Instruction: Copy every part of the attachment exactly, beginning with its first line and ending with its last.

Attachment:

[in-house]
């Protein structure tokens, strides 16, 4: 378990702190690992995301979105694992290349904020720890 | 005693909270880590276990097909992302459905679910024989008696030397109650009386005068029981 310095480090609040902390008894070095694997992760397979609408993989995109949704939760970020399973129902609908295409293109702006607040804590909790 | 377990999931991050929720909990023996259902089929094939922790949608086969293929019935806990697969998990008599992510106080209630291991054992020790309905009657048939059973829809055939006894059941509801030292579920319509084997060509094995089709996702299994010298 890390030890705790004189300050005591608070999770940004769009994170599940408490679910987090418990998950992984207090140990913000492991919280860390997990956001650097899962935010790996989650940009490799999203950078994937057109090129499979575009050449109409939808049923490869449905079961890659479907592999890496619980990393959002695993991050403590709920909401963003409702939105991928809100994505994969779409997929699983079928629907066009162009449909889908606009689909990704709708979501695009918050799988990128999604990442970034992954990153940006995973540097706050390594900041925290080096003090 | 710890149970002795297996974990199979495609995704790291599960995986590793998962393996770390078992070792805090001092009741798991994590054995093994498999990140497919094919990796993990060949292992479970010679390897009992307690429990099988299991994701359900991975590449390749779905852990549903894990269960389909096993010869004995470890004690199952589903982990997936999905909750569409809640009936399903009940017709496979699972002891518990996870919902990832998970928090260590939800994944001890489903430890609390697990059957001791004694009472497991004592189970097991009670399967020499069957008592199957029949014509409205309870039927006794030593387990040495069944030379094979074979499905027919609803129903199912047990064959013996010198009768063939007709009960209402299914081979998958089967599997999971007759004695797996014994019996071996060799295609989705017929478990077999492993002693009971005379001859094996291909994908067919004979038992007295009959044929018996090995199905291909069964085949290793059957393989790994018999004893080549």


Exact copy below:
[in-house]
């Protein structure tokens, strides 16, 4: 378990702190690992995301979105694992290349904020720890 | 005693909270880590276990097909992302459905679910024989008696030397109650009386005068029981 310095480090609040902390008894070095694997992760397979609408993989995109949704939760970020399973129902609908295409293109702006607040804590909790 | 377990999931991050929720909990023996259902089929094939922790949608086969293929019935806990697969998990008599992510106080209630291991054992020790309905009657048939059973829809055939006894059941509801030292579920319509084997060509094995089709996702299994010298 890390030890705790004189300050005591608070999770940004769009994170599940408490679910987090418990998950992984207090140990913000492991919280860390997990956001650097899962935010790996989650940009490799999203950078994937057109090129499979575009050449109409939808049923490869449905079961890659479907592999890496619980990393959002695993991050403590709920909401963003409702939105991928809100994505994969779409997929699983079928629907066009162009449909889908606009689909990704709708979501695009918050799988990128999604990442970034992954990153940006995973540097706050390594900041925290080096003090 | 710890149970002795297996974990199979495609995704790291599960995986590793998962393996770390078992070792805090001092009741798991994590054995093994498999990140497919094919990796993990060949292992479970010679390897009992307690429990099988299991994701359900991975590449390749779905852990549903894990269960389909096993010869004995470890004690199952589903982990997936999905909750569409809640009936399903009940017709496979699972002891518990996870919902990832998970928090260590939800994944001890489903430890609390697990059957001791004694009472497991004592189970097991009670399967020499069957008592199957029949014509409205309870039927006794030593387990040495069944030379094979074979499905027919609803129903199912047990064959013996010198009768063939007709009960209402299914081979998958089967599997999971007759004695797996014994019996071996060799295609989705017929478990077999492993002693009971005379001859094996291909994908067919004979038992007295009959044929018996090995199905291909069964085949290793059957393989790994018999004893080549």